This is another fantastic no cook dish via The Nutritionist In The Kitchen blog. I really like this one as it looks amazing when placed on a plate. Even if you don’t execute 100% on this dish you can make it look really good when served. This is a must if you are eating with other people who are more concerned with enjoying what they eat then getting that Serratus to pop.
kcal 741 (Serves 2-3) – as you can see this would be perfect to split into 2 meals. Adding a little rice or sweet potato will easily bring up the carb side of the macros for someone who needs that. Personally I would eat this with some spinach and yams, but I do that with everything, so not sure if that helps.
- 10oz sushi grade ahi tuna, seasoned lightly with salt and pepper
- 1 tablespoon sesame seeds
- 1 tablespoon chia seeds
- ½ mango, diced
- ½ avocado, diced
- 10 cherry tomatoes, halved
- ¼ cup shredded carrot
- ¼ cup diced red onion
- ¼ cup chopped cilantro
- 1 wedge lime
- 2 tablespoons coconut aminos
- 1 tablespoon fresh lime juice (You can cut and squeeze juice out of limes to taste)
- 1 tablespoon agave nectar
- ½ tablespoon sesame oil
- 1 tsp grated ginger (I use pre-cut ginger that comes in a bottle)
- Place the sesame and chia seeds on a plate and spread around. Lay the tuna on the plate and press down to coat, flip, and repeat. This will make a nice little crust.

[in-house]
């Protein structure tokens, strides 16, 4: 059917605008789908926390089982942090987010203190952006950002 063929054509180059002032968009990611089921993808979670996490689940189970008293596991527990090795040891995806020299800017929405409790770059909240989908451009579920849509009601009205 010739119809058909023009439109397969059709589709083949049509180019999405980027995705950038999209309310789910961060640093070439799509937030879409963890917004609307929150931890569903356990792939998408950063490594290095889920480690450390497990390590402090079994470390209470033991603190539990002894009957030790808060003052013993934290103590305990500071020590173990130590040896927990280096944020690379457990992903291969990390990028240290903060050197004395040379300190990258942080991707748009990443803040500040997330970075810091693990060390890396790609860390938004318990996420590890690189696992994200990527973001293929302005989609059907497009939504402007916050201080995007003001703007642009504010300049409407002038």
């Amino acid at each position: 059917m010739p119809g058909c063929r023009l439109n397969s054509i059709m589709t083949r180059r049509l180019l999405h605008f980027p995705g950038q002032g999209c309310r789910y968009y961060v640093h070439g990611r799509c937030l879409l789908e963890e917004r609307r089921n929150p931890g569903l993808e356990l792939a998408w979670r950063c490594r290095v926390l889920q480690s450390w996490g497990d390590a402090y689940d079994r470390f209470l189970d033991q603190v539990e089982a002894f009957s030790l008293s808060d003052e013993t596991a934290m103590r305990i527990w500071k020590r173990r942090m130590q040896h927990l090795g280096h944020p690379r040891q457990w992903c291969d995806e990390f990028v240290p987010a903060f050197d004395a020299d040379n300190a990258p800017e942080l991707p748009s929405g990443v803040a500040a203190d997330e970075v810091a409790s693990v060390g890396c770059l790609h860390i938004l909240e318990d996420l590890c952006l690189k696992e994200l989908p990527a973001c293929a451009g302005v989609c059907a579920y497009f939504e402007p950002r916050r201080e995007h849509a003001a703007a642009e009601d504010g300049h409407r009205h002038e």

- Heat a non-stick pan at high heat, once hot, sear the tuna for 30 seconds on each side and remove from heat, then dice the tuna.
- Layer the diced fruit/vegetables on a plate, and top with the diced ahi tuna.
- Whisk the dressing in a bowl, and drizzle over the tuna plate.
- Sprinkle with the cilantro and a dash of sesame seeds.
- Squeeze the juice of a lime wedge.
The nutritional content of this meal is pretty awesome. One reason I look at The Nutritionist in The Kitchen blog so often is that Christal’s meals have an unusually high micronutrient content. Micronutrient density is something I believe is very important for good health. In some of my earlier posts I have linked to a few authors that discuss micronutrient density. The ANDI scale, aggregate nutrition density index, is used to measure the nutritional density of different foods. Basically the scale looks at micronutrients in a food divided by the number of calories in the food. Because Cristal’s blog features dishes made with fresh vegetables and spices, her foods are always nutritionally dense.